This species is endemic to the Peak Wilderness and the Central Hill Country of south-western Sri Lanka, and has been recorded from 810-1,370m asl. It is currently known from only two sites, but is likely to occur more widely than current records suggest (Manamendra-Arachchi and Pethiyagoda 2005).
Habitat and Ecology
It is terrestrial, and has been observed in closed-canopy habitats, both in disturbed and undisturbed forests. Adults are strictly nocturnal; males have been observed perching on branches of low shrubs 20-50cm above ground (Manamendra-Arachchi and Pethiyagoda 2005). It breeds by direct development, and is not dependent on water. The female excavates a deep hole in the forest floor where the eggs are then deposited.
It is a rare species.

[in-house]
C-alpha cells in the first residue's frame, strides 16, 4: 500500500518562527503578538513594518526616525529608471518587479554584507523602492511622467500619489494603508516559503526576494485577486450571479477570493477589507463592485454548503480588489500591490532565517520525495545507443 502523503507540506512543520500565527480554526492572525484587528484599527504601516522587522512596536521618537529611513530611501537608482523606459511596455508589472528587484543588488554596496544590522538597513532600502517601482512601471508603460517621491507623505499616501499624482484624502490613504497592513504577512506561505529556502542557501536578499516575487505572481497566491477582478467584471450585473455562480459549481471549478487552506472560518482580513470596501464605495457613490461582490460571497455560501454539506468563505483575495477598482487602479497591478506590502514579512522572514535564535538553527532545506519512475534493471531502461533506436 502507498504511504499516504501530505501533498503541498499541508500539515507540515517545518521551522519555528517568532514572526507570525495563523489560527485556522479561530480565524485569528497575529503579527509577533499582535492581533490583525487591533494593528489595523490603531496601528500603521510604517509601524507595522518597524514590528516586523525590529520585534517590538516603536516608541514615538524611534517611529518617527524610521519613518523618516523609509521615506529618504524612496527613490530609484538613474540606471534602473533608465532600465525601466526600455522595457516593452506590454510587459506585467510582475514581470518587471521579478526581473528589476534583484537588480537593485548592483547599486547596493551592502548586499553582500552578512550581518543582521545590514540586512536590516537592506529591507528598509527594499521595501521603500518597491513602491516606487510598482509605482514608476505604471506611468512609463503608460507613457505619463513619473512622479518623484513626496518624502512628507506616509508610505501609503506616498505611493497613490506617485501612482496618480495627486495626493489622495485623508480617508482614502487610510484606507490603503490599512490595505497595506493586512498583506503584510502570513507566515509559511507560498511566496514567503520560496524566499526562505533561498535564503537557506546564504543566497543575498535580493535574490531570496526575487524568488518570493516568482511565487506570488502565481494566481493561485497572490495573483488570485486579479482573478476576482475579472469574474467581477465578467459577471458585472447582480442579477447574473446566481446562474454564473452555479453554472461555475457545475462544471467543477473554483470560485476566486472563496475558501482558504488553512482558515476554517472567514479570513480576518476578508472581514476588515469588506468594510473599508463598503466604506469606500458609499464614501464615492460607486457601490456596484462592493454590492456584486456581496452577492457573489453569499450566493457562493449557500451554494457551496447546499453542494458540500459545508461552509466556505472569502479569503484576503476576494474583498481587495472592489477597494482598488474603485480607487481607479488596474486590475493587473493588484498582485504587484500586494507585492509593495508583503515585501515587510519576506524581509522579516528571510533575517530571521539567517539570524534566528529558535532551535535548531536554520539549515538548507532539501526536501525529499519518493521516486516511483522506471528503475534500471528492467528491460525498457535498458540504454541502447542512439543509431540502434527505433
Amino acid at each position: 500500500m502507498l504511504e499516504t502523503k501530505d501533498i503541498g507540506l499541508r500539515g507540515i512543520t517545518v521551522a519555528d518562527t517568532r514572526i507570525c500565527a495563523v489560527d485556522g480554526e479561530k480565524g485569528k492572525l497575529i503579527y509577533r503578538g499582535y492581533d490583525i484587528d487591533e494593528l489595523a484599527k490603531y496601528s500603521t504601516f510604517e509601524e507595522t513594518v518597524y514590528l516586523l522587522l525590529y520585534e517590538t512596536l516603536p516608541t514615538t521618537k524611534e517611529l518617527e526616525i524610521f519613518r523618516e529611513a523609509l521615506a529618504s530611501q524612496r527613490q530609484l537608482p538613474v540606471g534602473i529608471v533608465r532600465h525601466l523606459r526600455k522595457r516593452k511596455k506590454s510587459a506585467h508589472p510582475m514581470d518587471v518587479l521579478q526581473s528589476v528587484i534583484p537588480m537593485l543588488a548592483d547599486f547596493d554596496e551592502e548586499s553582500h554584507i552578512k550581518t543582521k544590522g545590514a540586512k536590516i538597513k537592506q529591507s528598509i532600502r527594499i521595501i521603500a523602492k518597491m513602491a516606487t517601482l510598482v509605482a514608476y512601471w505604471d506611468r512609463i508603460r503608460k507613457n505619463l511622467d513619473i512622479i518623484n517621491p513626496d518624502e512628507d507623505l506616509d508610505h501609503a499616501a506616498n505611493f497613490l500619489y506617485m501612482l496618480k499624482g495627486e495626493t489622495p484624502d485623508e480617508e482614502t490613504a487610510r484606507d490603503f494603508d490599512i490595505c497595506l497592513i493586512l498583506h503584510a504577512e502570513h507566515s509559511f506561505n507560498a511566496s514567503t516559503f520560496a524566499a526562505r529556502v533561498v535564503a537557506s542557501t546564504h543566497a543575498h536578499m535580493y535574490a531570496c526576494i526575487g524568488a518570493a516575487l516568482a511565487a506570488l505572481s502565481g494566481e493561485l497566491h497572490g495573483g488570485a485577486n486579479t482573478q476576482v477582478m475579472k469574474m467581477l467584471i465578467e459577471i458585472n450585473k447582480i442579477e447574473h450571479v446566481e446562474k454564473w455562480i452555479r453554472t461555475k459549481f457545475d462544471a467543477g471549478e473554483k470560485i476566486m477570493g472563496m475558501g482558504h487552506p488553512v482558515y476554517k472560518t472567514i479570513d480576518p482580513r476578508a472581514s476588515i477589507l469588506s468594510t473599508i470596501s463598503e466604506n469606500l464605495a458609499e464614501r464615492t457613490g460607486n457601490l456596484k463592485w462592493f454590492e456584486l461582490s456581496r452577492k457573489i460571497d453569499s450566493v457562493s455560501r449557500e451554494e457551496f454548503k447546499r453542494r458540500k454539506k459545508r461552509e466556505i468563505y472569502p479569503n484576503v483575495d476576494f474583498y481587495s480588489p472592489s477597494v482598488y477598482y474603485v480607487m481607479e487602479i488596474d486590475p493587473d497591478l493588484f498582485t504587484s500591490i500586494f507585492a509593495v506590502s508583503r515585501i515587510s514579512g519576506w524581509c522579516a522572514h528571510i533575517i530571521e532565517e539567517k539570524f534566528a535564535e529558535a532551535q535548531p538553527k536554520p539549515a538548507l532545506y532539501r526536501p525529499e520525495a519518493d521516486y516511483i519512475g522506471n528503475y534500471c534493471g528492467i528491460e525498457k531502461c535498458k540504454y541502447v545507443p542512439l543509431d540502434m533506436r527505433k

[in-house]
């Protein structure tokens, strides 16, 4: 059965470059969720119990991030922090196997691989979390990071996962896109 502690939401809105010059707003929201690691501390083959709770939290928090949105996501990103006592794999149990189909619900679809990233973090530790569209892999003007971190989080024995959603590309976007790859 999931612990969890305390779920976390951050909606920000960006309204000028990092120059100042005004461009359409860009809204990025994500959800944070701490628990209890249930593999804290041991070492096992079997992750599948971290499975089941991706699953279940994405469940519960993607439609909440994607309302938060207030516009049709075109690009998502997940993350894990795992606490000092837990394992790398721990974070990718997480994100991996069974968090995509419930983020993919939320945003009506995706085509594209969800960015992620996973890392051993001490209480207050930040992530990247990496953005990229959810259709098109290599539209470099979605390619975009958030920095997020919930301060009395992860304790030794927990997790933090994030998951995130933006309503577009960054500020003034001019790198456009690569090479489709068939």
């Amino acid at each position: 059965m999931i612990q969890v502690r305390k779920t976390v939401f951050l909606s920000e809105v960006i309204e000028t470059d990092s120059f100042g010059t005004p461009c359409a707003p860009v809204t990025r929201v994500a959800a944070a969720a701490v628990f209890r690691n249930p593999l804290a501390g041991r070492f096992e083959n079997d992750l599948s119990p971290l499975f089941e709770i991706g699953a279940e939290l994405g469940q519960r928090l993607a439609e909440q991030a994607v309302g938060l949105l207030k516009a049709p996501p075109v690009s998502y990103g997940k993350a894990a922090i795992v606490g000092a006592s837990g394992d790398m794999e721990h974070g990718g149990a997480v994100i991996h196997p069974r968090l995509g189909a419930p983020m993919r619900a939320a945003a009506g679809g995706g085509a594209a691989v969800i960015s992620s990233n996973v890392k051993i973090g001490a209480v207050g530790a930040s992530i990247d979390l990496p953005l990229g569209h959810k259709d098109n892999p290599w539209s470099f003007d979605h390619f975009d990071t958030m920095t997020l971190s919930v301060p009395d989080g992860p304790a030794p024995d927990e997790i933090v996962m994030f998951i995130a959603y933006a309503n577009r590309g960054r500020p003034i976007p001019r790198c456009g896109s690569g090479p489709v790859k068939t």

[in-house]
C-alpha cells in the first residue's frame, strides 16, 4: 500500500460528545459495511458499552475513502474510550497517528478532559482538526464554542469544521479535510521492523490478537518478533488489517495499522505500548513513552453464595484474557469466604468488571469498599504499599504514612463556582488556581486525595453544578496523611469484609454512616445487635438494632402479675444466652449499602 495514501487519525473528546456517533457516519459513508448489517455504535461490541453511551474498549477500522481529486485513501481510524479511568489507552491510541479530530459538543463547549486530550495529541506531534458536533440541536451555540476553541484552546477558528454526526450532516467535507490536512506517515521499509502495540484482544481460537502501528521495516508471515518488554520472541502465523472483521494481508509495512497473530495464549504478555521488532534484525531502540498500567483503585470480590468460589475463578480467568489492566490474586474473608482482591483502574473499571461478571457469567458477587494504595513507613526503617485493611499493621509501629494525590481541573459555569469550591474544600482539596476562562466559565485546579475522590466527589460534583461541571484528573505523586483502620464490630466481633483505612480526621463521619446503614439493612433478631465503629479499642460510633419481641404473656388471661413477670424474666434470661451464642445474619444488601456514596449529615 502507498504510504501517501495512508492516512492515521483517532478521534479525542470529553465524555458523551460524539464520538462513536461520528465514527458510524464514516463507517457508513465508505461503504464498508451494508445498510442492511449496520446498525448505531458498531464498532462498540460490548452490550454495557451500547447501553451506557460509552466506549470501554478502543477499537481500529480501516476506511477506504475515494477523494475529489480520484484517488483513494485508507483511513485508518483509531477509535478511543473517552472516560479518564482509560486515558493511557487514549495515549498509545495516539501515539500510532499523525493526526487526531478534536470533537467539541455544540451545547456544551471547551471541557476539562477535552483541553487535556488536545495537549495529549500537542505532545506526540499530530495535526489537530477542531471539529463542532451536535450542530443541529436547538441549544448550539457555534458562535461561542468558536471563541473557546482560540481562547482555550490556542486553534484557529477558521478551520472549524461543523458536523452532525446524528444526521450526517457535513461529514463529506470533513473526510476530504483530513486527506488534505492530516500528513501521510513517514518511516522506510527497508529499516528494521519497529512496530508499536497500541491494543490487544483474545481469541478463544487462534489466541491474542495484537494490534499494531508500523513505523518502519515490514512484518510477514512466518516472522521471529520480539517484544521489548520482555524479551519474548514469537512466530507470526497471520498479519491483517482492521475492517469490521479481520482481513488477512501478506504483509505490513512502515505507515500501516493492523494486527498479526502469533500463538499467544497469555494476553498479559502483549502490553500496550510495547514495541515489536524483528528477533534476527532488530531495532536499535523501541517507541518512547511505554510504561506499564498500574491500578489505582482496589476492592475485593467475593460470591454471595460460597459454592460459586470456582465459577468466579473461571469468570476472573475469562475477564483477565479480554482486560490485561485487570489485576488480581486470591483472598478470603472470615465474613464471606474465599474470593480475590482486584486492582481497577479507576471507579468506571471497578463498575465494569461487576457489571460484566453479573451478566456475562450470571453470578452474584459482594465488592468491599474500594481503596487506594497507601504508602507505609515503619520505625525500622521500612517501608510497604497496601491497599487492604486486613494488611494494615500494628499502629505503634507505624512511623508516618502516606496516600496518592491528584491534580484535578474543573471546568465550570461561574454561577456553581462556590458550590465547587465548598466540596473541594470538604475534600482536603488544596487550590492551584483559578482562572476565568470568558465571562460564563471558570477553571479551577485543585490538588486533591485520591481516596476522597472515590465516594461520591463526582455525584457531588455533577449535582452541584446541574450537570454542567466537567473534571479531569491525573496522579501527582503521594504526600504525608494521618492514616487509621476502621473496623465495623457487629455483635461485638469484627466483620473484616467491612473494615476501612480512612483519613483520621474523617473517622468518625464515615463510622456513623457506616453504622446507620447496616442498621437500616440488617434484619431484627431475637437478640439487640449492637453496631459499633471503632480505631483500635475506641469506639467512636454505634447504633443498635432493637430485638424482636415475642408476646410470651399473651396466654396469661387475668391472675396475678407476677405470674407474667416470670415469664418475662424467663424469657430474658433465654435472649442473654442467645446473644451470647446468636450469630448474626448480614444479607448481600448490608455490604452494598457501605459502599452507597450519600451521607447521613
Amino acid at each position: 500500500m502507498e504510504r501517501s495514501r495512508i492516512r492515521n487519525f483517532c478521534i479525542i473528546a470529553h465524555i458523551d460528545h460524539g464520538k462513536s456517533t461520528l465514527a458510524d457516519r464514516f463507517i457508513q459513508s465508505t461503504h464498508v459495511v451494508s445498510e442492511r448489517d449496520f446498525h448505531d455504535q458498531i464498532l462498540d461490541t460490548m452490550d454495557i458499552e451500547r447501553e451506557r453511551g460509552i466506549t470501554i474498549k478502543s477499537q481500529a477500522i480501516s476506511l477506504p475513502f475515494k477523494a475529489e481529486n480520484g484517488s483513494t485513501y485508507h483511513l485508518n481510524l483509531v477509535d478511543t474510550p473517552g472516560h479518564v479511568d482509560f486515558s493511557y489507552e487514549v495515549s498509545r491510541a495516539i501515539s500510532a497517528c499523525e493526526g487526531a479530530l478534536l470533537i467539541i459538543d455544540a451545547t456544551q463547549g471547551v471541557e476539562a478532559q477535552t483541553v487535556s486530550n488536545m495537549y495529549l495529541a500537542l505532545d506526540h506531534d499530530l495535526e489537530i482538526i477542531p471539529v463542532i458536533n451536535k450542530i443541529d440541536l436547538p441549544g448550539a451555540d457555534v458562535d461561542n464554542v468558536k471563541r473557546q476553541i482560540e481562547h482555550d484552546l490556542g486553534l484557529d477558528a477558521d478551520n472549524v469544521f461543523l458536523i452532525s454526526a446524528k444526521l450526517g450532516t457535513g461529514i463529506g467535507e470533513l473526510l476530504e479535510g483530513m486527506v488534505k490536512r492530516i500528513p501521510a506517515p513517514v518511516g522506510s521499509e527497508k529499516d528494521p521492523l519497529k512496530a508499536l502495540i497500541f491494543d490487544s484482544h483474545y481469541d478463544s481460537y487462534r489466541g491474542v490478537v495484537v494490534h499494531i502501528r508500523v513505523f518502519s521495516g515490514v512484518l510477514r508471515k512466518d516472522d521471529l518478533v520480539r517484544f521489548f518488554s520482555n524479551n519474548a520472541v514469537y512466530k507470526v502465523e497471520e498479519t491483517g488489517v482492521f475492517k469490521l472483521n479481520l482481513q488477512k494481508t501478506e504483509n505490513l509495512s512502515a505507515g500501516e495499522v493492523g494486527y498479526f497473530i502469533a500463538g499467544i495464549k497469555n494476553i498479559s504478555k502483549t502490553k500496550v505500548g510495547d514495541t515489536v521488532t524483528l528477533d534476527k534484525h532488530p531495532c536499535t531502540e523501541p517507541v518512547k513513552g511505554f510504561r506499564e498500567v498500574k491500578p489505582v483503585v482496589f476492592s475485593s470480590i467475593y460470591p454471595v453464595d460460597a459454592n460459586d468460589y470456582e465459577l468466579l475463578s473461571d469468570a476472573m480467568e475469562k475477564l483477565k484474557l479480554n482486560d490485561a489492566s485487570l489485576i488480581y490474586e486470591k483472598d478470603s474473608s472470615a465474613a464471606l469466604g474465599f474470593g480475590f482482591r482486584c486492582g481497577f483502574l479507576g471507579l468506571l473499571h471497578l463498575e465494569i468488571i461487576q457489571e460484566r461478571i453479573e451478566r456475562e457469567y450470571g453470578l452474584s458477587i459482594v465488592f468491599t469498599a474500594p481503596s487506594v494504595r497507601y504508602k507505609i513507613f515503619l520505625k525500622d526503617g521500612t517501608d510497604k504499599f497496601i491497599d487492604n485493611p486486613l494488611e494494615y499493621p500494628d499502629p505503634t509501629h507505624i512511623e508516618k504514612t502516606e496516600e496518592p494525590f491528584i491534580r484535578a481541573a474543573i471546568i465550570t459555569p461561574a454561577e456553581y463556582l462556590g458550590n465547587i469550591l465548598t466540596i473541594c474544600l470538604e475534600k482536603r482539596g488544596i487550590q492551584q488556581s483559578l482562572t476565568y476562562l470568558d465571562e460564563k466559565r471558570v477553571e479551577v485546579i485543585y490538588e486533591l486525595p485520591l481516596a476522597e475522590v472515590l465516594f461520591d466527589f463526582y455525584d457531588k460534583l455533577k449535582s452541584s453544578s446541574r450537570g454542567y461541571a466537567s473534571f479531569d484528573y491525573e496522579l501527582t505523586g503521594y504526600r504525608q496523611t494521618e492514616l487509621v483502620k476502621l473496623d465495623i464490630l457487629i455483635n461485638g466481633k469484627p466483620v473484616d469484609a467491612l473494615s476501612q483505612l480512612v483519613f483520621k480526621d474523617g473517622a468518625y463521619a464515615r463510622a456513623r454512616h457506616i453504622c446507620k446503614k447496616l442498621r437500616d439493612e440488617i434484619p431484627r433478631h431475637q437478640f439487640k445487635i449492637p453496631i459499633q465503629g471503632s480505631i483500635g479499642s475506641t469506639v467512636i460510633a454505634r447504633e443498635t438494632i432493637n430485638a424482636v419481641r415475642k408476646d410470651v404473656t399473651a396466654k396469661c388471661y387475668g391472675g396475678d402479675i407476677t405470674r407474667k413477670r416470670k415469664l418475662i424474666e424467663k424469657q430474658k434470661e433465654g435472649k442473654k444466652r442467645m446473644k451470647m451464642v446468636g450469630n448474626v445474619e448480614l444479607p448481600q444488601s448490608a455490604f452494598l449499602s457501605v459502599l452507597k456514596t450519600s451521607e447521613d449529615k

There is some encroachment of the forest habitat of this species, mainly for tea cultivation and firewood collection, and it is potentially at risk from agro-chemicals. The area is also subject to disturbance by visiting pilgrims.
It is found in the Peak Wilderness Sanctuary.
Red List Status
Listed as Endangered because its Extent of Occurrence is less than 5,000 km2, and its Area of Occupancy is less than 500 km2, all individuals are in fewer than five locations, and there is continuing decline in the extent and quality of its habitat in the Central Hill Country of Sri Lanka.
Kelum Manamendra-Arachchi, Rohan Pethiyagoda 2004. Pseudophilautus caeruleus. The IUCN Red List of Threatened Species 2004: e.T58825A11846499. http://dx.doi.org/10.2305/IUCN.UK.2004.RLTS.T58825A11846499.en